Are you this person?
I can write up a well articulated, highly optimized post in 5 minutes (140 characters or less), then spend an hour finding 100+ places/people on Facebook, Twitter, YouTube or wherever to post/send to. These are qualified folks meaning if my subject is cooking, they LIKE cooking. Most often, they liked us or followed us quickly. I was building up 100+ likes or followers per week on FB and Twitter. I did this in about 5 hours per week.
100 posts per hour? It's obvious that this employer is planning to spam social media. To top it off, this person has 50 different sites that he/she wants you to promote.
This is a misguided notion of how social media works. The way he/she sees it, is that, by having a real person spam the different websites, he/she is going to make money. Spamming these online communities, the message they are sending out will have very limited exposure. Either the contractor will get banned from the community or their target audience will simply click on 'Unsubscribe'. In time, it is going to be consistently more difficult for the spammers to get their message across.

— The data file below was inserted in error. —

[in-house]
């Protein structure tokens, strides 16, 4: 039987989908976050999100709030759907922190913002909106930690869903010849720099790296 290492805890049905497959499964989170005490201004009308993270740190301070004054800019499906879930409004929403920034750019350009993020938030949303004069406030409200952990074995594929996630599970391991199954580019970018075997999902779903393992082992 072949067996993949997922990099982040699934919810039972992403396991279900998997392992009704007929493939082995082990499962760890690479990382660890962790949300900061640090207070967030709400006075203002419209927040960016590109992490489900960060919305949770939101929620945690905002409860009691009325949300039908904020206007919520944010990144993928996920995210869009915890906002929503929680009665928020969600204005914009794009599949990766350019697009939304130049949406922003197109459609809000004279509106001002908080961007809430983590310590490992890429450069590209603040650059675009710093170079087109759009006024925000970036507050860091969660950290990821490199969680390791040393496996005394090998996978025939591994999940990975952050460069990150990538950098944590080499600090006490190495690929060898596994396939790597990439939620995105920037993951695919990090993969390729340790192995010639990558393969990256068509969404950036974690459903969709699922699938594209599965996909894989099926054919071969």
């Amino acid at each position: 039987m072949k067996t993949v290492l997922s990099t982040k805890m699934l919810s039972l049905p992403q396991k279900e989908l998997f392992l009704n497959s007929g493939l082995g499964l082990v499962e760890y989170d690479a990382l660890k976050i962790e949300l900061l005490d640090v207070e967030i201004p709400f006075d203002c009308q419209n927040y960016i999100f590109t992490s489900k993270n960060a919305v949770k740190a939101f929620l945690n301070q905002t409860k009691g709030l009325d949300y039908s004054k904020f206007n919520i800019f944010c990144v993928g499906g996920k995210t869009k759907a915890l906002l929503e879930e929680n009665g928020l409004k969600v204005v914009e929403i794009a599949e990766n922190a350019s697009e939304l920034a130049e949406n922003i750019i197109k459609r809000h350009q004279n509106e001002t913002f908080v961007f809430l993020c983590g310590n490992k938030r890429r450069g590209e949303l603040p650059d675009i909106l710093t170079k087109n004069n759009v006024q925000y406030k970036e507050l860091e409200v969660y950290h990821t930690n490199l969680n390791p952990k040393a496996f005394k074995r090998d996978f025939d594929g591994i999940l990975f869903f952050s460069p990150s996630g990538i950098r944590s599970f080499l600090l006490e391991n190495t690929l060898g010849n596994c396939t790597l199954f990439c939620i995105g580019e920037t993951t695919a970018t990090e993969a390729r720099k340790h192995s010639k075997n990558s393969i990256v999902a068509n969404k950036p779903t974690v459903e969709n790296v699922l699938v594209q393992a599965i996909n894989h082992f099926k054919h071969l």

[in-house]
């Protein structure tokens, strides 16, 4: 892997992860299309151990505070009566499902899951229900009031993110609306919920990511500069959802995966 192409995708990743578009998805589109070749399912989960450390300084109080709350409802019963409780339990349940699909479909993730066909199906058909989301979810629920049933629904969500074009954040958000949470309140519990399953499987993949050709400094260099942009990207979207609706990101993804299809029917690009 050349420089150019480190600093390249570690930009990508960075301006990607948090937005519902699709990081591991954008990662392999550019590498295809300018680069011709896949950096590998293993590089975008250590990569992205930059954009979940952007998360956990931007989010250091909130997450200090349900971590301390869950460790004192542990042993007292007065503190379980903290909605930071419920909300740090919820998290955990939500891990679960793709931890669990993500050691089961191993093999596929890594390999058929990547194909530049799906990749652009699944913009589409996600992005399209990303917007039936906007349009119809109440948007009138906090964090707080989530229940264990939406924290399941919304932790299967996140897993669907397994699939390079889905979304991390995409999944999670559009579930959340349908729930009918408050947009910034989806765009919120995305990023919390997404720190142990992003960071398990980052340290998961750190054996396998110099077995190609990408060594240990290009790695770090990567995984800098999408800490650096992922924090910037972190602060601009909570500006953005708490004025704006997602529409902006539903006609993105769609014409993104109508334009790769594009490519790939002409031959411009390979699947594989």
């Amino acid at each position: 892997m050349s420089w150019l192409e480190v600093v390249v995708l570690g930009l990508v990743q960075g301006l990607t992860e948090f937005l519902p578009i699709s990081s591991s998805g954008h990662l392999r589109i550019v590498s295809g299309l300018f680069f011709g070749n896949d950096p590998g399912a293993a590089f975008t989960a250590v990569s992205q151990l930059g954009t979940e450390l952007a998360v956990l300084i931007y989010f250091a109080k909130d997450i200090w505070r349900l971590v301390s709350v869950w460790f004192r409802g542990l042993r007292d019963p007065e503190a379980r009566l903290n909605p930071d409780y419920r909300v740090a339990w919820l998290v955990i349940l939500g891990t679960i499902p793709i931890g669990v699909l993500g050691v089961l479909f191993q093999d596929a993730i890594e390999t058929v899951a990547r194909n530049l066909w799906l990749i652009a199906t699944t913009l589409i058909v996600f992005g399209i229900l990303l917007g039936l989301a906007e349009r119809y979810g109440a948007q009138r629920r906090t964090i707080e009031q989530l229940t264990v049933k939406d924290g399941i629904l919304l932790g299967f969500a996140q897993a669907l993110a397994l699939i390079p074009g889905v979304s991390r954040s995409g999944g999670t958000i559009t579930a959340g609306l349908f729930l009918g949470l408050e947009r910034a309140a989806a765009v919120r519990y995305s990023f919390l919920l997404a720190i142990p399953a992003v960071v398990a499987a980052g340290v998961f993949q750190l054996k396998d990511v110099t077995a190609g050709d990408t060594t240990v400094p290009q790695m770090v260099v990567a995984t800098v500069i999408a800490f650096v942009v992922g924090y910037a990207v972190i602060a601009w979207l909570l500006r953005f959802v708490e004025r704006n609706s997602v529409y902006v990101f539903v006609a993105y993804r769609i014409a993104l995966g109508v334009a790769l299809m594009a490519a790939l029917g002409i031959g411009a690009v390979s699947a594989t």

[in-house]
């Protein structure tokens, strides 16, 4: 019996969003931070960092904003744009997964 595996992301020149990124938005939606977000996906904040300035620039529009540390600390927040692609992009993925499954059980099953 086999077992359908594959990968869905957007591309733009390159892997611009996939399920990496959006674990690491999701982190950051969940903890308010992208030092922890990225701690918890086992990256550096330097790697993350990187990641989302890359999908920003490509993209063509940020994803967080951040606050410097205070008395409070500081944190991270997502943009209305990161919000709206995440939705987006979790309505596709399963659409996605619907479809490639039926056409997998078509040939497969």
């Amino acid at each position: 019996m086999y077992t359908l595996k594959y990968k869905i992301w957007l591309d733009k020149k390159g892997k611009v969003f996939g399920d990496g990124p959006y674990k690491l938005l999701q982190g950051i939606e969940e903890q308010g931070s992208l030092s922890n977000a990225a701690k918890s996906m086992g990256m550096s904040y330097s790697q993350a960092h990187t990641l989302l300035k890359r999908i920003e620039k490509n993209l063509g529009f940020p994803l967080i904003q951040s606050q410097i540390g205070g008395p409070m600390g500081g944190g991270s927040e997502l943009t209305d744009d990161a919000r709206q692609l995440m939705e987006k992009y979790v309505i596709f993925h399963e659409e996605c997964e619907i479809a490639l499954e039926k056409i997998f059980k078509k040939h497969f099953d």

How then, will I do things differently?
Looking at the average rate for the applicants, we can see that it's about $2.00 per hour. Ten hours a week, four times a month and in three months, that's $240 per contractor.
Instead of paying contractors $240 over a period of three months, I'd invest that to either a Facebook Ad, or Google Adwords. This way, my message will reach my target audience, which gives me better leads and higher conversion rates.
While the ads are running, I'll make sure my website is optimized for SEO (search engine optimization). This makes it easy for my audience to find me when they make a search for my keywords. I will also have a SMM professional who can both influence public perception about my brand as they engage my audience.
To summarize, an effective campaign will have three ingredients:
- an ad to tell the world about the brand
- SEO for the search engines
- SMM to influence and engage at the point of contact